WaveNET - Model 6 Series - Array Based Wave Energy Device
WaveNET is Albatern’s unique array based wave energy device. We are currently testing Series-6 devices, the first commercial development scale of WaveNET on our road map to grid-scale power generation.
WaveNET is a radical new wave energy device that captures energy from ocean waves and converts it into sustainable low-carbon electricity. Built from individual Squid generating units, WaveNET arrays are flexible floating structures that represent a step-change in wave energy technology, offering dramatic improvements in operational efficiency and lower costs.
What is WaveNET? A radical new solution for economically viable wave energy
WaveNET is an offshore array-based wave energy converter that uses the motion of waves to generate electricity. The floating structure of the WaveNET is flexible in all directions, and capable of capturing power from the ocean regardless of wave direction and array orientation.
WaveNET arrays are formed by interconnecting the unique SQUID generating units. The first development scale of WaveNET is Series-6, designed to operate in in a minimum water depth of 20m and to generate electricity in waves with heights ranging from 0.3m to 6m.
WaveNET’s strongest features come from being designed and engineered from the start to function as an array of linked units
The most significant benefits of this array-based approach to wave energy come from improvements in power yield and potentially dramatic reductions in project costs.
Benefits of WaveNET arrays Modular and scalable
WaveNET arrays are configurable to match site conditions and project power requirements.
By increasing the length of the array WaveNET can capture more power from longer waves, increasing the width allows WaveNET to capture more energy from lower density sites.
WaveNET’s uniquely flexible design allows it to track the full orbital motion of the fluid particles in the ocean waves, as well as providing very efficient use of sea space and wave resource.
As much as 300 MW per km² is possible for large arrays. This compares to 15-20 MW/ km² for other wave devices, with offshore wind typically in the range of 10 MW/km².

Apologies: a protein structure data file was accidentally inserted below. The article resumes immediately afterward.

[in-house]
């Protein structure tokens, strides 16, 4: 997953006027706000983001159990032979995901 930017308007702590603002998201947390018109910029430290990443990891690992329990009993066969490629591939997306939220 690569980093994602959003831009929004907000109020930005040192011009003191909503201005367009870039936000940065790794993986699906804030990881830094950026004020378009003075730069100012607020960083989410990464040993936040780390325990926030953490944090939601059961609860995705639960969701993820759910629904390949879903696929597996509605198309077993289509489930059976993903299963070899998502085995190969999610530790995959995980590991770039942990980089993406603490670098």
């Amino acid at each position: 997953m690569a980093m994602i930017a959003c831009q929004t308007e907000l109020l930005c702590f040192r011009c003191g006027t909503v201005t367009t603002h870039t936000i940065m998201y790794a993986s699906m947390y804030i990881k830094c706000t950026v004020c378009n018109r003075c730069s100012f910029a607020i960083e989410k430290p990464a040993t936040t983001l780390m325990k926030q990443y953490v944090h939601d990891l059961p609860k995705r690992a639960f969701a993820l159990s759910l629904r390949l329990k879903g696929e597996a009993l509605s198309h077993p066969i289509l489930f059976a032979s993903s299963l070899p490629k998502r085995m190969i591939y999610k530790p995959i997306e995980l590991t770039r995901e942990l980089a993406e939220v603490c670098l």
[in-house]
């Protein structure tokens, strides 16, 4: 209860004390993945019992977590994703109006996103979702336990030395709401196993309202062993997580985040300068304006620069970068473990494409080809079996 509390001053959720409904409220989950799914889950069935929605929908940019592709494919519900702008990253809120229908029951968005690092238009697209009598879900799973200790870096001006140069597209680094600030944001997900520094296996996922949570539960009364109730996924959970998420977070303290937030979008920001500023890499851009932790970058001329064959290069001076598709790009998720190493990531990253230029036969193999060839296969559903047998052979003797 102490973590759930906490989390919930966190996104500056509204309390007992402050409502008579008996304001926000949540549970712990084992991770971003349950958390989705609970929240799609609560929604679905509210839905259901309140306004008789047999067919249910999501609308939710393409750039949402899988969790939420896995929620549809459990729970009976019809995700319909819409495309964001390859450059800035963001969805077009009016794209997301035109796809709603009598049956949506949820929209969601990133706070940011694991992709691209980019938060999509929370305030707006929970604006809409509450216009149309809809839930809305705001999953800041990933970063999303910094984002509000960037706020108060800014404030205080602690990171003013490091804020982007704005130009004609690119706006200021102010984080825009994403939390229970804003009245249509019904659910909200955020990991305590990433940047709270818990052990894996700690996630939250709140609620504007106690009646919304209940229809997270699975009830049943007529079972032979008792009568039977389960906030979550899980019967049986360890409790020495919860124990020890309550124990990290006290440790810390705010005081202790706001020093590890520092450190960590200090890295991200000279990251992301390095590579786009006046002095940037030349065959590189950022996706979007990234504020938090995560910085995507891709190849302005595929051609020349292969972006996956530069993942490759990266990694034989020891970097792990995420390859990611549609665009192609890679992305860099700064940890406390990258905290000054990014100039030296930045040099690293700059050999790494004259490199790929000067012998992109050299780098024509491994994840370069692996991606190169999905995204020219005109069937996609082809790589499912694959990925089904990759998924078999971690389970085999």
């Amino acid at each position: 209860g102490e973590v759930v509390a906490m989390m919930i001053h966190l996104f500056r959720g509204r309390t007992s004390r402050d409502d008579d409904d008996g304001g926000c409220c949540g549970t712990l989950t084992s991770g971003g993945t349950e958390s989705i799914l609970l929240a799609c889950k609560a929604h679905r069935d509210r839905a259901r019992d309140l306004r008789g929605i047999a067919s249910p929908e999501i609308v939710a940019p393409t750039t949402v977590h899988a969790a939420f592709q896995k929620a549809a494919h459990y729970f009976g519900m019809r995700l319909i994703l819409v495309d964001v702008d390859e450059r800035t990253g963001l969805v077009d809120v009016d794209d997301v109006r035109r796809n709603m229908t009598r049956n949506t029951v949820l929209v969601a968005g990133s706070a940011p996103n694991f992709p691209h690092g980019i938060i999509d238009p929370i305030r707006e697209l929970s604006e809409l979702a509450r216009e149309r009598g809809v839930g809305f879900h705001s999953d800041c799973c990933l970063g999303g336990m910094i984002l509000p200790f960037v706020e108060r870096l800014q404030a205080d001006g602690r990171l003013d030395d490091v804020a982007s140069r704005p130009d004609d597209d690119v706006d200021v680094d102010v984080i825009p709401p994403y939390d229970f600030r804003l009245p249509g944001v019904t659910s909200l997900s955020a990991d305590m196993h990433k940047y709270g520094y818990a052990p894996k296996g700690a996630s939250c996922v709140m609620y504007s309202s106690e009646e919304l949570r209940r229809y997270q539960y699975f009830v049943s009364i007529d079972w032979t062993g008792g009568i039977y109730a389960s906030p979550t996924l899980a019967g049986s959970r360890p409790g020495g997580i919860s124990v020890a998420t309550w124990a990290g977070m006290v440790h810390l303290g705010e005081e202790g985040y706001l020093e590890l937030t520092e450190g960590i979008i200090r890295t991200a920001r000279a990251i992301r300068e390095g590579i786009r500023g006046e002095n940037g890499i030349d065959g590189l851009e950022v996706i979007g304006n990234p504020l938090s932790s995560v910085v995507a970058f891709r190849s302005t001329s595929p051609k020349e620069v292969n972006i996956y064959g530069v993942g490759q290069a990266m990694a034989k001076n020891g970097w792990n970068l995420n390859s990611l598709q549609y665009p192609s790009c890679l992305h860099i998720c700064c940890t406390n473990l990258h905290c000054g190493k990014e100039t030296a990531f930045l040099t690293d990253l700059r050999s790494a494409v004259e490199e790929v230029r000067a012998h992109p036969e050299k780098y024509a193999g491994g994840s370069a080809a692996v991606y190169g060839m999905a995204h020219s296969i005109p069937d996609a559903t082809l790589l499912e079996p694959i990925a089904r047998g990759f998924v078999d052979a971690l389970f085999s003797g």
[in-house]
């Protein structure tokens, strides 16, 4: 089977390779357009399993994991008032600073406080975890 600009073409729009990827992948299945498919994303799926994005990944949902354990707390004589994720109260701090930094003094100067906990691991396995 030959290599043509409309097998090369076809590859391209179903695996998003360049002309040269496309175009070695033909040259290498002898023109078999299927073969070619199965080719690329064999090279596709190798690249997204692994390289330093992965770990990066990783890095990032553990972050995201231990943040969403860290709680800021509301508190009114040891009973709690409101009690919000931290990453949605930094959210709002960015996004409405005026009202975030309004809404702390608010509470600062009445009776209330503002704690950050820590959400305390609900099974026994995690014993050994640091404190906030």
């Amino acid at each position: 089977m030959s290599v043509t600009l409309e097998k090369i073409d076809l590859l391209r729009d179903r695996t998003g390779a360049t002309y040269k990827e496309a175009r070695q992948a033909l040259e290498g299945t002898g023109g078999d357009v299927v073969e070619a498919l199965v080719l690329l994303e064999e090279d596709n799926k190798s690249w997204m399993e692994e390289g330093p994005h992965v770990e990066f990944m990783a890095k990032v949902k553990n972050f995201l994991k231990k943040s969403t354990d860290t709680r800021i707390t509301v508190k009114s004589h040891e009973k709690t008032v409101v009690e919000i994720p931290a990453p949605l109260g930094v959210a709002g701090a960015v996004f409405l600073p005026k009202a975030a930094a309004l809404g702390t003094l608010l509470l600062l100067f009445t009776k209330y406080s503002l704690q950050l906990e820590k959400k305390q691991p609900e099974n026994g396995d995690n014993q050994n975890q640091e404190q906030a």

The space-frame type construction of the array allows these large amounts of sea area to be covered using comparatively small amounts of material, resulting in an exceptionally high power to weight ratio.
Interlinked WaveNET units react against the rest of the array to deliver dramatic non-linear yield improvements as array dimensions increase.
This is a unique property of WaveNET that has a strong influence on the economics of future wave farms.
The SQUID generating units feature an innovative patented pumping module design, which avoids the use of mechanical end-stops. This is an extremely important feature for wave energy converters where storm conditions can create large waves with very high energy levels that can destroy normally robust systems.
Added to this, WaveNET’s low profile in the water, flexible structure and a mooring system featuring multiple points of connection allows large waves to pass over and submerge some or all of the array, minimising any potential damage.
Low visual impact
Using small repeated units to build large arrays helps to reduce the capital and operational costs of wave energy.
Each SQUID generating unit uses a number of shared standard components which, as production volumes increase, should lead to dramatic savings in per unit costs. Some of these savings are already being seen from the first run of Series-6 units.Small unit size helps minimise the costs of deploying and maintaining WaveNET arrays
Series-6 SQUID units are road transportable on standard articulated trailers and can be easily deployed and maintained using cranes and vessels already operating in an area.
The array’s shared mooring allows for dramatic reductions in required seabed ‘balance of plant’ electrical infrastructure (junction boxes, transformers, wet mate connectors etc.) – all of this means reduced costs for larger arrays.
A further operational cost benefit comes from WaveNET’s submerged profile. Arrays can be navigated with small vessels, making access to individual devices for maintenance and inspection tasks easy.Reliability
WaveNET arrays are fully redundant systems and have a number of unique features to maintain high availability regardless of individual component or device failures.
- Each unit makes three connections to the mooring grid and can be isolated from the rest of the array for maintenance or in the event of failure
- Multiple power-take-off (PTO) modules within the array act in parallel – if one fails the others will automatically maintain production